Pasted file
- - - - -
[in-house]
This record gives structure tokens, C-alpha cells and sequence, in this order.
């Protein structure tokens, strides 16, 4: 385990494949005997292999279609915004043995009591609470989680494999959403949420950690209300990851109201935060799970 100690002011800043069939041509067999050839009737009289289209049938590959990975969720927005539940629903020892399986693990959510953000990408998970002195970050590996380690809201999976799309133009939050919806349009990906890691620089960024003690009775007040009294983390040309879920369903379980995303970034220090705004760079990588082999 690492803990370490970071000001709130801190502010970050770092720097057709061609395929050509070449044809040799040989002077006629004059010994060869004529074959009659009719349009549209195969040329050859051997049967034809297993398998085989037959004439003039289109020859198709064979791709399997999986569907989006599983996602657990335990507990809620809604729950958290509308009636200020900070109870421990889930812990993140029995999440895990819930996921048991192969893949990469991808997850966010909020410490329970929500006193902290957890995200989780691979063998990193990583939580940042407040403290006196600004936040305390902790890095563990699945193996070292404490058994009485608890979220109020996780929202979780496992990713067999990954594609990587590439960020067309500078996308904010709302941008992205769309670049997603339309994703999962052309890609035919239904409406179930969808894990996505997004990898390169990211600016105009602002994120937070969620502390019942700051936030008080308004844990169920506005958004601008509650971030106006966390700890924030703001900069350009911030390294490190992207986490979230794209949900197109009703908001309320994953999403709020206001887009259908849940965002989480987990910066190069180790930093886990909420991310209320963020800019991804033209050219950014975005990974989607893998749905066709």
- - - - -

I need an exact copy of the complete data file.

[in-house]
This record gives structure tokens, C-alpha cells and sequence, in this order.
């Protein structure tokens, strides 16, 4: 385990494949005997292999279609915004043995009591609470989680494999959403949420950690209300990851109201935060799970 100690002011800043069939041509067999050839009737009289289209049938590959990975969720927005539940629903020892399986693990959510953000990408998970002195970050590996380690809201999976799309133009939050919806349009990906890691620089960024003690009775007040009294983390040309879920369903379980995303970034220090705004760079990588082999 690492803990370490970071000001709130801190502010970050770092720097057709061609395929050509070449044809040799040989002077006629004059010994060869004529074959009659009719349009549209195969040329050859051997049967034809297993398998085989037959004439003039289109020859198709064979791709399997999986569907989006599983996602657990335990507990809620809604729950958290509308009636200020900070109870421990889930812990993140029995999440895990819930996921048991192969893949990469991808997850966010909020410490329970929500006193902290957890995200989780691979063998990193990583939580940042407040403290006196600004936040305390902790890095563990699945193996070292404490058994009485608890979220109020996780929202979780496992990713067999990954594609990587590439960020067309500078996308904010709302941008992205769309670049997603339309994703999962052309890609035919239904409406179930969808894990996505997004990898390169990211600016105009602002994120937070969620502390019942700051936030008080308004844990169920506005958004601008509650971030106006966390700890924030703001900069350009911030390294490190992207986490979230794209949900197109009703908001309320994953999403709020206001887009259908849940965002989480987990910066190069180790930093886990909420991310209320963020800019991804033209050219950014975005990974989607893998749905066709």